Riding the Financial Roller Coaster

Recent gyrations in the financial markets resulting from the recent downgrade of US government credit by Standard and Poors has been a roller coaster ride for investors. Persistent decreases followed by a sharp increase, then a decrease, and another increase has investors wondering what to expect next. The financial markets have become a roller coaster of volatility. And this roller coaster is not only constrained to stocks. The debt downgrade created a paradoxical result of stoking new fears for widespread default in the euro-zone, and actually channeled more capital toward US treasuries, which pushed down yields.

In addition to this, the housing market is still extremely soft, with very few buyers able to qualify for financing, and very few sellers able to price their property at the market rate, due to being under water on their loans. In addition to this, there is still a persistent hangover of foreclosure inventory that is dragging on the resale of properties. This has created a strange dichotomy in many markets where new construction or default/foreclosure properties are the only inventory that sells. This creates another roller coaster for people attempting to move resale property since the intensity of competition results in lowball offers and excessive demands from buyers that would have been completely unheard of in the past.

What this all comes down to is the fundamental truth that the future is intrinsically uncertain. During the stock market bubble of the late 1990’s and the real estate bubble of the early 21st century, people came to expect continued rapid escalation of their investment assets. The resultant collapse of these bubbles left many people in dire financial condition. This problem was amplified even more so with the most recent bubble, due to the high number of people who had purchase property with high rates of leverage. This meant that when the values compressed, the owner suddenly found themselves ‘upside down’ with more in debt than the market value of their property.

Now that we are in the middle of sorting out the mess from the real estate bubble, people are wondering what to do. This problem is further complicated by the fact that our current economic difficulties are being addressed with many of the same policies that created the last bubble. This has led many to speculate that a new bubble of some sort is in the process of forming. With all of these swirling factors to consider, many investors are befuddled and confused. Most people just want to earn a reasonable rate of return so that they can retire in relative comfort. However, this task is proving to be much more difficult than financial planners make it out to be.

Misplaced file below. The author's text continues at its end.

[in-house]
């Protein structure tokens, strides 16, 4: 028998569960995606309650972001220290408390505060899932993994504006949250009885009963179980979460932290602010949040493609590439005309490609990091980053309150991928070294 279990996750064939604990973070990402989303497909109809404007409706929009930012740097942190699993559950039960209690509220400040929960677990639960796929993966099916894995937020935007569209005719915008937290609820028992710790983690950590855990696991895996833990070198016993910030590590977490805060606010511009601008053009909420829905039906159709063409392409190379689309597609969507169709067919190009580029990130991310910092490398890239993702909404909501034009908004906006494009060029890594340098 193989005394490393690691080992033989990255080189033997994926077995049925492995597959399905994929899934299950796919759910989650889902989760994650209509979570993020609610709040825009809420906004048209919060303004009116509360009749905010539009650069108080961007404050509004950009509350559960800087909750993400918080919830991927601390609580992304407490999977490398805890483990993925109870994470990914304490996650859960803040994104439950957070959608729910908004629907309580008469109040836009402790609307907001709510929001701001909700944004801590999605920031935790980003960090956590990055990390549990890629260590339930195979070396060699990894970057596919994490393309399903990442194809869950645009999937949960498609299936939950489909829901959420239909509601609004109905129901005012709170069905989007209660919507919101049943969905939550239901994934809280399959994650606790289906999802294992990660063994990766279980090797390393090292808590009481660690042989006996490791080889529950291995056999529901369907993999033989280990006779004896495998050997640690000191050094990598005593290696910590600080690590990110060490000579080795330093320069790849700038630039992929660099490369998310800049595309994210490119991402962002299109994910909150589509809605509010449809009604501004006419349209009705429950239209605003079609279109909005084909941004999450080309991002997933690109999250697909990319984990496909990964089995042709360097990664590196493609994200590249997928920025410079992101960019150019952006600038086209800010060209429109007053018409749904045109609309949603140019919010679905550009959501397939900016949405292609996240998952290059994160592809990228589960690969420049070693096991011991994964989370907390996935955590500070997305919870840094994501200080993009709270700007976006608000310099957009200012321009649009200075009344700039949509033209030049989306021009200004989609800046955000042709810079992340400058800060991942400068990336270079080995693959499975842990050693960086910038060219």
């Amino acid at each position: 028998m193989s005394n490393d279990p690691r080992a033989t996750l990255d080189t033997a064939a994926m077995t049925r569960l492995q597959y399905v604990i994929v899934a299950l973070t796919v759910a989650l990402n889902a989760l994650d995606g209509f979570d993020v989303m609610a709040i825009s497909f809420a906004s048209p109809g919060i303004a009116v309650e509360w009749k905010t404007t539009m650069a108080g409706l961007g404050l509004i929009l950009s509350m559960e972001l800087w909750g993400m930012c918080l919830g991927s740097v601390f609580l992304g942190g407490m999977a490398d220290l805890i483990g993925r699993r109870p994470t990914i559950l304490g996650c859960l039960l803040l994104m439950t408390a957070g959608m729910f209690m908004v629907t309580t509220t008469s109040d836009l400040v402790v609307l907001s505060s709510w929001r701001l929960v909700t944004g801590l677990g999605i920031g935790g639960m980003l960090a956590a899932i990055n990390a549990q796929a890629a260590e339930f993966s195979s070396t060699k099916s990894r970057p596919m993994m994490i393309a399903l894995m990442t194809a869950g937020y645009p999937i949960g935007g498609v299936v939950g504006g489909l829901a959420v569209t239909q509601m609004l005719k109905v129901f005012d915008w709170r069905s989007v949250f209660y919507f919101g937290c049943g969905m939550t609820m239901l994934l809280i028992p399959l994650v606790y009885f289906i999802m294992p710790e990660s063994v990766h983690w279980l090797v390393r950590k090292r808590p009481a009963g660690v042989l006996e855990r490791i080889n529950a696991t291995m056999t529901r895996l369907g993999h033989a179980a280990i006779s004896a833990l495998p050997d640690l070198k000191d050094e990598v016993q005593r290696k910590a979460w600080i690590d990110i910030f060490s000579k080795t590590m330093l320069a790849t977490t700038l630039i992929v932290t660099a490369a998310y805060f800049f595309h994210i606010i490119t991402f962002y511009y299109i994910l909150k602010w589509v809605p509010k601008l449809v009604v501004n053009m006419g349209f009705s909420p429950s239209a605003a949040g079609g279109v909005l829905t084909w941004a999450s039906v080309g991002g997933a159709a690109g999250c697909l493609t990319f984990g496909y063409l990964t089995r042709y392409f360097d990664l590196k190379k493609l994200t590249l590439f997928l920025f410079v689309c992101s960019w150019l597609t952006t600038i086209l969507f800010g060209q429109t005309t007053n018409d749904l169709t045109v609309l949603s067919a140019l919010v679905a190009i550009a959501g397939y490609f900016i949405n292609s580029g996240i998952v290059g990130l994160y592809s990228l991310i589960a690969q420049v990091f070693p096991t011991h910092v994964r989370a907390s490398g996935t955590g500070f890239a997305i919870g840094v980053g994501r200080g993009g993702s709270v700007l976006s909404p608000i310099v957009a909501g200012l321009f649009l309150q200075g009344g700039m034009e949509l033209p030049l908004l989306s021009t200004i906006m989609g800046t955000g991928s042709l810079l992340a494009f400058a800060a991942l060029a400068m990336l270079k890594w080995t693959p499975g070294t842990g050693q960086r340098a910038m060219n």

Opportunistic Investing 
In a market environment that is highly volatile, the best results typically come from being opportunistic. This means acquiring investment assets when confidence is low and buyers are distressed. For stock market investors, this means finding companies that are fundamentally strong, and pay good dividends, then targeting them for purchase when market values dip. In this way, investors purchase a stream of future dividend cash flows for a rock bottom price. This strategy can also be employed for growth based companies as well, but it relies exclusively on future value appreciation, which is more volatile, but can also deliver greater total returns.

For property investors, market dips are the best time to acquire income producing real estate assets. This is especially true since the high rates of default and foreclosure are driving many people who used to be homeowners into the renter pool. Over time, this will become a boon for income property investors, as the overall increase in the renter population strengthens rents. It means that investors must deal with the inevitable difficulties that accompany tenants and rental properties. However, many investors are finding that the risk of tenants is preferable to the roller coaster volatility of financial markets.

Dynamic Course Adjustments 
Another key characteristic of success in the current market environment is the ability to change course as the financial landscape evolves. The strategies that worked best in the past may not be optimal in the future. The investments that work the best now may not work the best in 20 years. Astute investors must do more than “follow a system”… they must “create a strategy.” The strategy should be what informs your decisions. The strategy should be bigger than a single investment category, and it should encompass more than simply making money.

The purpose of a strategy starts with what you are attempting to achieve with all of your income producing activities. It could be retirement, it could be a lifestyle, it could be paying for your children to attend college. Whatever the goal is, it is very important to understand that part of your strategy first. The second most important characteristic is your risk tolerance. By and large, the more volatility and hassles you are willing to deal with, the higher rates of return you will be able to achieve. However, these rates of return will not come in a smooth, even stream. In order to achieve the “Big Kid” rates of return, you will need to move beyond packaged investments like mutual funds.

Once your end-state goal and risk tolerance has been defined, then it is time to decide what category of investment and specific opportunities are right for you. The answer to this will most certainly be different for everybody. Thus, it is less important to find the “best” opportunity, and far more critical to find the “right ” opportunity. The way that you will be the most successful in business and in life is to pursue the opportunities that are right for your personality, temperance, and life situation.

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